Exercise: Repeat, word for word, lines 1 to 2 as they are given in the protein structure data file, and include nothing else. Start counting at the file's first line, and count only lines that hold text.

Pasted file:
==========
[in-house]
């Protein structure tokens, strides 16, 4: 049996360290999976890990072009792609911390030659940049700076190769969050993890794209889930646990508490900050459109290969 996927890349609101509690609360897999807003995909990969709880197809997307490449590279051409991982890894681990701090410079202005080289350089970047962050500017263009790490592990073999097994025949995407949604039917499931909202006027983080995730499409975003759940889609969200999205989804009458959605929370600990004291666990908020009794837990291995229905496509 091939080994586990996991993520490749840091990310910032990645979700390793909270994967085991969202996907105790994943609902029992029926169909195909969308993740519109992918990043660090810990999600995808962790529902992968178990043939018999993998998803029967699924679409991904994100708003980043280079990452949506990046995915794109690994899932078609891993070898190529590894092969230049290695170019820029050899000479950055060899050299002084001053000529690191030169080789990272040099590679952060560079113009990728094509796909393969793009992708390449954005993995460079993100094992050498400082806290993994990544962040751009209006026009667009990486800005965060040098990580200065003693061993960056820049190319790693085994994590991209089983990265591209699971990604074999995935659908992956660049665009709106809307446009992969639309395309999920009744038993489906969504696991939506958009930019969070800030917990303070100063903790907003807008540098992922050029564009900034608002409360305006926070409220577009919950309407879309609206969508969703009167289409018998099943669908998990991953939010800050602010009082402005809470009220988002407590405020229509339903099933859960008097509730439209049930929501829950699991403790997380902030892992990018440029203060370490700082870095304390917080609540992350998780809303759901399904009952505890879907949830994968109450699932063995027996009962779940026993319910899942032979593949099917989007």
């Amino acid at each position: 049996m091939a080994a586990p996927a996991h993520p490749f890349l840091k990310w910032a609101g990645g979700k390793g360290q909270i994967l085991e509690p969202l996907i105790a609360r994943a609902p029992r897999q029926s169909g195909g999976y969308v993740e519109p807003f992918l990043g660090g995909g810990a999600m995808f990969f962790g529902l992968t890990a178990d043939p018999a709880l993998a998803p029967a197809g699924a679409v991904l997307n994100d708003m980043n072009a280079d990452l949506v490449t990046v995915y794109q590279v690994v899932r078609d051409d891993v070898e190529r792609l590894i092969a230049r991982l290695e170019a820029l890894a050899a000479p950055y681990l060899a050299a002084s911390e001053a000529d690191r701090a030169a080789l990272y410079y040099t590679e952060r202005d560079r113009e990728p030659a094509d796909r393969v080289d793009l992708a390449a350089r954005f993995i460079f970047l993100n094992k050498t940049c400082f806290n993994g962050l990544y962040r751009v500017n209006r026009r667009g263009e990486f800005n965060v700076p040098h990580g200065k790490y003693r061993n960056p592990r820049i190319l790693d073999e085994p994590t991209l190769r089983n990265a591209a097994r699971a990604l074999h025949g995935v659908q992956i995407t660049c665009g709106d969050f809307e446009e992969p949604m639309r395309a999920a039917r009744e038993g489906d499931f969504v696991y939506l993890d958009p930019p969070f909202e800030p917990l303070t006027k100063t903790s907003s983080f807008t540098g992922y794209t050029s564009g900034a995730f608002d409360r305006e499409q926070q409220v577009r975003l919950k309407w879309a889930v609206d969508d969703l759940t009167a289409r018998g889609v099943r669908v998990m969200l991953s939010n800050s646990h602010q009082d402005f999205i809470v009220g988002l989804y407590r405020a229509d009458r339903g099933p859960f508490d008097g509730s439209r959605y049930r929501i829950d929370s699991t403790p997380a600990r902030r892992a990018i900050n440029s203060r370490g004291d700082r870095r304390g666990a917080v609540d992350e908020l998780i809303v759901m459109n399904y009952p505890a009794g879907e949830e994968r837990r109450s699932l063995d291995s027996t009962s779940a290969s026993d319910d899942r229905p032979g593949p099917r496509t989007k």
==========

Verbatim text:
[in-house]
């Protein structure tokens, strides 16, 4: 049996360290999976890990072009792609911390030659940049700076190769969050993890794209889930646990508490900050459109290969 996927890349609101509690609360897999807003995909990969709880197809997307490449590279051409991982890894681990701090410079202005080289350089970047962050500017263009790490592990073999097994025949995407949604039917499931909202006027983080995730499409975003759940889609969200999205989804009458959605929370600990004291666990908020009794837990291995229905496509 091939080994586990996991993520490749840091990310910032990645979700390793909270994967085991969202996907105790994943609902029992029926169909195909969308993740519109992918990043660090810990999600995808962790529902992968178990043939018999993998998803029967699924679409991904994100708003980043280079990452949506990046995915794109690994899932078609891993070898190529590894092969230049290695170019820029050899000479950055060899050299002084001053000529690191030169080789990272040099590679952060560079113009990728094509796909393969793009992708390449954005993995460079993100094992050498400082806290993994990544962040751009209006026009667009990486800005965060040098990580200065003693061993960056820049190319790693085994994590991209089983990265591209699971990604074999995935659908992956660049665009709106809307446009992969639309395309999920009744038993489906969504696991939506958009930019969070800030917990303070100063903790907003807008540098992922050029564009900034608002409360305006926070409220577009919950309407879309609206969508969703009167289409018998099943669908998990991953939010800050602010009082402005809470009220988002407590405020229509339903099933859960008097509730439209049930929501829950699991403790997380902030892992990018440029203060370490700082870095304390917080609540992350998780809303759901399904009952505890879907949830994968109450699932063995027996009962779940026993319910899942032979593949099917989007």